Some of the best conversations happen when we're pushed outside of our comfort zones. So each week on Think Again, we surprise smart people you've probably heard of with hand-picked gems from Big Think's interview archives on every imaginable subject. The conversation could go anywhere.
In spite of all the weird ways the word has been abused since the 2016 elections, I think of myself as a liberal. As a basic value, I try to be open-minded. And like many liberals, I live in a big, liberal city where I rarely meet anyone who doesn’t share my values, religious outlook, and political beliefs. As a result, like it or not, I’m in a bubble. And when I’m not being careful about it, I’m vulnerable to seeing “the Bible Belt” and the American South as one monolithic, mostly white, evangelical, anti-abortion, Christian Right-leaning mass. As some kind of living history exhibit of a past us New Yorkers have left behind.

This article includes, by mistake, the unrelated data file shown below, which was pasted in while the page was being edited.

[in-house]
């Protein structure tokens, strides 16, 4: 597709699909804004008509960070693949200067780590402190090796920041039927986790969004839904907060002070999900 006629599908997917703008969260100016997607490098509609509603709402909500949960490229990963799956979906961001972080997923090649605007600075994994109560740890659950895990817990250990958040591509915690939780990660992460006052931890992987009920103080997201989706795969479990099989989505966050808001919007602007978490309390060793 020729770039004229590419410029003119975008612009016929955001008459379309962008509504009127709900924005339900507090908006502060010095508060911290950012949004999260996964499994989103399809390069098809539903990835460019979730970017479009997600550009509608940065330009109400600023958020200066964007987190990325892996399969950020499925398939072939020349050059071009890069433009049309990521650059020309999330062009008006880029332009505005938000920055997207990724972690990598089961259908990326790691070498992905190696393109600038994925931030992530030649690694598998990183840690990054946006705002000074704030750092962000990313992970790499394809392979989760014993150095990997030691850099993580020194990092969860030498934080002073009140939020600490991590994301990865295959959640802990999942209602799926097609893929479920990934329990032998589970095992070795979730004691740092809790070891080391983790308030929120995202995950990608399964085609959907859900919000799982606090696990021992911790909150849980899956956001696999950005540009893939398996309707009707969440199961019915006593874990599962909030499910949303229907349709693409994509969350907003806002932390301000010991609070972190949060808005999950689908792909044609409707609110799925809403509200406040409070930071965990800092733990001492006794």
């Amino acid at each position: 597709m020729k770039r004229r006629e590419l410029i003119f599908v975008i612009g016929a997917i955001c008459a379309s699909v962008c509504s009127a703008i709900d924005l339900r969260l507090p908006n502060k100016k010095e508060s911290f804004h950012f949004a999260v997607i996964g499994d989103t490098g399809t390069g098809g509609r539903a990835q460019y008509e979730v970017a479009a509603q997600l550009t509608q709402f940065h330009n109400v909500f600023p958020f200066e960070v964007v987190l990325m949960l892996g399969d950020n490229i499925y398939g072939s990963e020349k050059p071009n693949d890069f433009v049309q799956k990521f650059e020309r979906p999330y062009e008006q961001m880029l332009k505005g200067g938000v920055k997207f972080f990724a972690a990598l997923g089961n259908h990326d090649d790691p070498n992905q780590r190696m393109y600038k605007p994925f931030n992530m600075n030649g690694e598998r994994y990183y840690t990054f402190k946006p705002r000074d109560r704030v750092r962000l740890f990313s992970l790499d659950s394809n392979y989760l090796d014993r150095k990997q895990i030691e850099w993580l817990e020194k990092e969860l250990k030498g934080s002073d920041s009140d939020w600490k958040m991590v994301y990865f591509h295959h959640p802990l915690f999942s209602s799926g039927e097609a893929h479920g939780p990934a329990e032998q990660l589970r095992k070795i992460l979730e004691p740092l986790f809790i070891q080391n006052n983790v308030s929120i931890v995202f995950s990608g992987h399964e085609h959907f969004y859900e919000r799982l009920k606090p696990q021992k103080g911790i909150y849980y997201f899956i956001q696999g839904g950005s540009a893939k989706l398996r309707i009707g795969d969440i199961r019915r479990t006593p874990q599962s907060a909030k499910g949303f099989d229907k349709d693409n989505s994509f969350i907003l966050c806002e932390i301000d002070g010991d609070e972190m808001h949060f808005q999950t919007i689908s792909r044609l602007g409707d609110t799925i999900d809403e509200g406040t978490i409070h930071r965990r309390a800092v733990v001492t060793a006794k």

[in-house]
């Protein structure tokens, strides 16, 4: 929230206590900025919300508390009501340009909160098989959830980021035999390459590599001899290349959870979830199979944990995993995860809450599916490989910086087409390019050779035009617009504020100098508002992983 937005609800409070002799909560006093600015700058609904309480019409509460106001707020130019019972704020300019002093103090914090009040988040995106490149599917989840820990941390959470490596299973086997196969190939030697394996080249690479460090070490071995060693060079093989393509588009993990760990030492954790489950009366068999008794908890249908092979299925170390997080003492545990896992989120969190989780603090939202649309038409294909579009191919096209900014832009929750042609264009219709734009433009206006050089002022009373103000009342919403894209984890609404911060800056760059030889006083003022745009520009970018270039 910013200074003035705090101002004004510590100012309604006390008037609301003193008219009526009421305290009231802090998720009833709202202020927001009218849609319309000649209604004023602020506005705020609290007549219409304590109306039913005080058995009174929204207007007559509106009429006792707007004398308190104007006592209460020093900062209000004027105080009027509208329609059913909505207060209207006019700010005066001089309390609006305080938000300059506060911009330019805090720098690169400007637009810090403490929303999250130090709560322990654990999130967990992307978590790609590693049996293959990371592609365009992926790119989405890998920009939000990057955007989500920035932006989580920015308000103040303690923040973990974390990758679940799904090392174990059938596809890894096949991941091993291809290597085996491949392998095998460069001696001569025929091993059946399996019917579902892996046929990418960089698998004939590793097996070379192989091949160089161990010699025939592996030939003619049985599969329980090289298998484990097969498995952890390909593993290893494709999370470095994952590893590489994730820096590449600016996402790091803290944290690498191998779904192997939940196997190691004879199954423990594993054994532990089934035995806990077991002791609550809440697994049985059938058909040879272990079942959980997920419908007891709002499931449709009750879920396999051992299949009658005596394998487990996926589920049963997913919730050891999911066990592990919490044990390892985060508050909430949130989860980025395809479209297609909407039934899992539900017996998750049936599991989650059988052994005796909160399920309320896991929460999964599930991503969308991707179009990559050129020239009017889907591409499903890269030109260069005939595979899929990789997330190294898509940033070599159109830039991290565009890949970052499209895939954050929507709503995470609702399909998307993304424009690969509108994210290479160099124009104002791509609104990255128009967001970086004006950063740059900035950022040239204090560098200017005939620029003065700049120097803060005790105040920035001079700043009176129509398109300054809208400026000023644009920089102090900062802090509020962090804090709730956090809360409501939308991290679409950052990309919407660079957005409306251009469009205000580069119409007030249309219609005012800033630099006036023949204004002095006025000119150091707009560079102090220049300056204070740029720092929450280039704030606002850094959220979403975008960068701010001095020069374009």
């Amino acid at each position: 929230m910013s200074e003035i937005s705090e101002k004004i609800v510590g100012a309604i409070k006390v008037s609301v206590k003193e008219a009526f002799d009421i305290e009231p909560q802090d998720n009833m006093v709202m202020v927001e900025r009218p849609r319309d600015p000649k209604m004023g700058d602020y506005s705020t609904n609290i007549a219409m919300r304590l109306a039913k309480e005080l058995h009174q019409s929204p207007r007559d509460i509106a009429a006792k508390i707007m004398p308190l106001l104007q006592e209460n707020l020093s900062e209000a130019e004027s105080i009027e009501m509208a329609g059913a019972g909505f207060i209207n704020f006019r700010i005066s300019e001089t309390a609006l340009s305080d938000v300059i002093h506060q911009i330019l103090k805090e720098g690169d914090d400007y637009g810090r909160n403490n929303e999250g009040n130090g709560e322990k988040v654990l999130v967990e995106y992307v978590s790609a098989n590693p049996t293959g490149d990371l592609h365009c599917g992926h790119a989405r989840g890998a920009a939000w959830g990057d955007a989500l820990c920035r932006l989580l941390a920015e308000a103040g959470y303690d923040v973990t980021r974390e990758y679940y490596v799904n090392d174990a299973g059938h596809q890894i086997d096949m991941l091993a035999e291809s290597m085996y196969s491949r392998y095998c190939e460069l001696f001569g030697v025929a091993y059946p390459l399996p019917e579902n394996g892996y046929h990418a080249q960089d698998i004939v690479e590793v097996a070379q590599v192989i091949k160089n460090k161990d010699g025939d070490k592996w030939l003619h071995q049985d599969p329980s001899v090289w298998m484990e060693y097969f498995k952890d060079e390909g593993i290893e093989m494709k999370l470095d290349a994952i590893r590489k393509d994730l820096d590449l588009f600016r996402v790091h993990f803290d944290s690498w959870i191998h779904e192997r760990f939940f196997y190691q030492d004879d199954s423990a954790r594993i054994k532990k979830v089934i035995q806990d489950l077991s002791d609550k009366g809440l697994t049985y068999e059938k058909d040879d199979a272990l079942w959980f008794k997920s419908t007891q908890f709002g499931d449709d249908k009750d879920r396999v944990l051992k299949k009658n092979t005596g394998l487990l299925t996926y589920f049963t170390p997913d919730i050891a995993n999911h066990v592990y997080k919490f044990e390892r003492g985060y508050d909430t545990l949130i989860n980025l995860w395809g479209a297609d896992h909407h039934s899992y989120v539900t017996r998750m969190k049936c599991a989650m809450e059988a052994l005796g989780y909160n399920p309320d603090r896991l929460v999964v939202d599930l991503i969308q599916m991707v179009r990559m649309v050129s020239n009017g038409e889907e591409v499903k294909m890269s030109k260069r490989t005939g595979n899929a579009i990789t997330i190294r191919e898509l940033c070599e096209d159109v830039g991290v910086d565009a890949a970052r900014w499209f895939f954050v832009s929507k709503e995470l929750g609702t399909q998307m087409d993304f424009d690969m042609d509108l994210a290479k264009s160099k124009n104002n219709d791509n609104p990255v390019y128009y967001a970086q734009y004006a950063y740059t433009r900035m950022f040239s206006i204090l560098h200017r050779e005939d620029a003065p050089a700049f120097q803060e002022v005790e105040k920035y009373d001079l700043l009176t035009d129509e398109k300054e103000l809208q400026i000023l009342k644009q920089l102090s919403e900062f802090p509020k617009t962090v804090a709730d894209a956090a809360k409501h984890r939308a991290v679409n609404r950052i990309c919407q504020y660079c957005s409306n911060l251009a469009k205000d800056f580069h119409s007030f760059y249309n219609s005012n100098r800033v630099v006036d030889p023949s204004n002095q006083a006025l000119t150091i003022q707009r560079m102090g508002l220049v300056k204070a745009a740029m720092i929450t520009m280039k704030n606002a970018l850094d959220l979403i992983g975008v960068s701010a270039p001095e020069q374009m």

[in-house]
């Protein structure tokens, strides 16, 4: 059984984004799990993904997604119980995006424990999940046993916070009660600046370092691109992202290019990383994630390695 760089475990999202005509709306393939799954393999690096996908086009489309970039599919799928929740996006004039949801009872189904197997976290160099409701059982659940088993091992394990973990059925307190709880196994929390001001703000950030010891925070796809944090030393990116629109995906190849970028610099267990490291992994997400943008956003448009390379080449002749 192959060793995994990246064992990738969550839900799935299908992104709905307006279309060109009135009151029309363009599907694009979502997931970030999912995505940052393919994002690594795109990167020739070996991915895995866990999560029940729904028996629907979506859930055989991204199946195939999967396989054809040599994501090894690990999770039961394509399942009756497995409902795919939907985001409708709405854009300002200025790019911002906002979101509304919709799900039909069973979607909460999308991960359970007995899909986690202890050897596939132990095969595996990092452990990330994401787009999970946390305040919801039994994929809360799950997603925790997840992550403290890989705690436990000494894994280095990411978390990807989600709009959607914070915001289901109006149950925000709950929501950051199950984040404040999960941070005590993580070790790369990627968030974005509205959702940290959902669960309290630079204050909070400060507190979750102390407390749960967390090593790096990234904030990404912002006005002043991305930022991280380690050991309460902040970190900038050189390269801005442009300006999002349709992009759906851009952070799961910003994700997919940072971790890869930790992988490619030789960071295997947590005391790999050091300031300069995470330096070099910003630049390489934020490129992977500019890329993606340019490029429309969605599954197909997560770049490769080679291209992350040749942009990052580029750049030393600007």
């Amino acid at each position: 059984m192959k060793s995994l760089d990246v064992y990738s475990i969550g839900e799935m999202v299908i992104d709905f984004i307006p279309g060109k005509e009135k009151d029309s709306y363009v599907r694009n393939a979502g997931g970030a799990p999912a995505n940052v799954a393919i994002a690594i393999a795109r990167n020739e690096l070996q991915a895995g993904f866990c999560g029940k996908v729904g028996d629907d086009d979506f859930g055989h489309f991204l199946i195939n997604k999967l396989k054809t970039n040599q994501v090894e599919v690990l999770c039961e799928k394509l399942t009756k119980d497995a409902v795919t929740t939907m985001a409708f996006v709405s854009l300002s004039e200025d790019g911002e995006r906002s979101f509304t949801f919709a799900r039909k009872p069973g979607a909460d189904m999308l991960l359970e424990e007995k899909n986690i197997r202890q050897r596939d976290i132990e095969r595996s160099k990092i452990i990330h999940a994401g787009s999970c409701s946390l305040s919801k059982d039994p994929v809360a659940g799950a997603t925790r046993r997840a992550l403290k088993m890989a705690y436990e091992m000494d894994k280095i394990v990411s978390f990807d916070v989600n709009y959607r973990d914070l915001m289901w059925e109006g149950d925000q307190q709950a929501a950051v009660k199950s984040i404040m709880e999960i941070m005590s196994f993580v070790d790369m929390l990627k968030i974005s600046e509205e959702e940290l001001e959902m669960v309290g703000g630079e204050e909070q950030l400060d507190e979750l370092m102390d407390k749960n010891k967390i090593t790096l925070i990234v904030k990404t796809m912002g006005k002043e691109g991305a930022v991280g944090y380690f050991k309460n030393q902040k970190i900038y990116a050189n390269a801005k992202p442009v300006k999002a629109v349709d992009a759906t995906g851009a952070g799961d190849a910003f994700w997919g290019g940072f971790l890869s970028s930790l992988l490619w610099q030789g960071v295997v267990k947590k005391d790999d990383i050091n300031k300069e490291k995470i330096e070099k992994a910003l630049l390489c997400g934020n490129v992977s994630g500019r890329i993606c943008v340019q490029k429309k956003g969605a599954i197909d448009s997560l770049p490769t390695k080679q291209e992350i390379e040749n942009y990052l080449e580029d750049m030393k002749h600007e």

Everywhere you look these days you see politics. Gone are the days where it just showed up on the evening news. With technology giving everyone the opportunity to consume it on a daily basis right on there cell phones, there is no way to omit what's happening around the globe politically. Everyone should participate in decision-making and politics -- and it starts at home, says activist Hajer Sharief. She introduces a simple yet transformative idea: that parents can teach their children about political agency by giving them a say in how their households are run, in the form of candid family meetings where everyone can express their opinions, negotiate and compromise.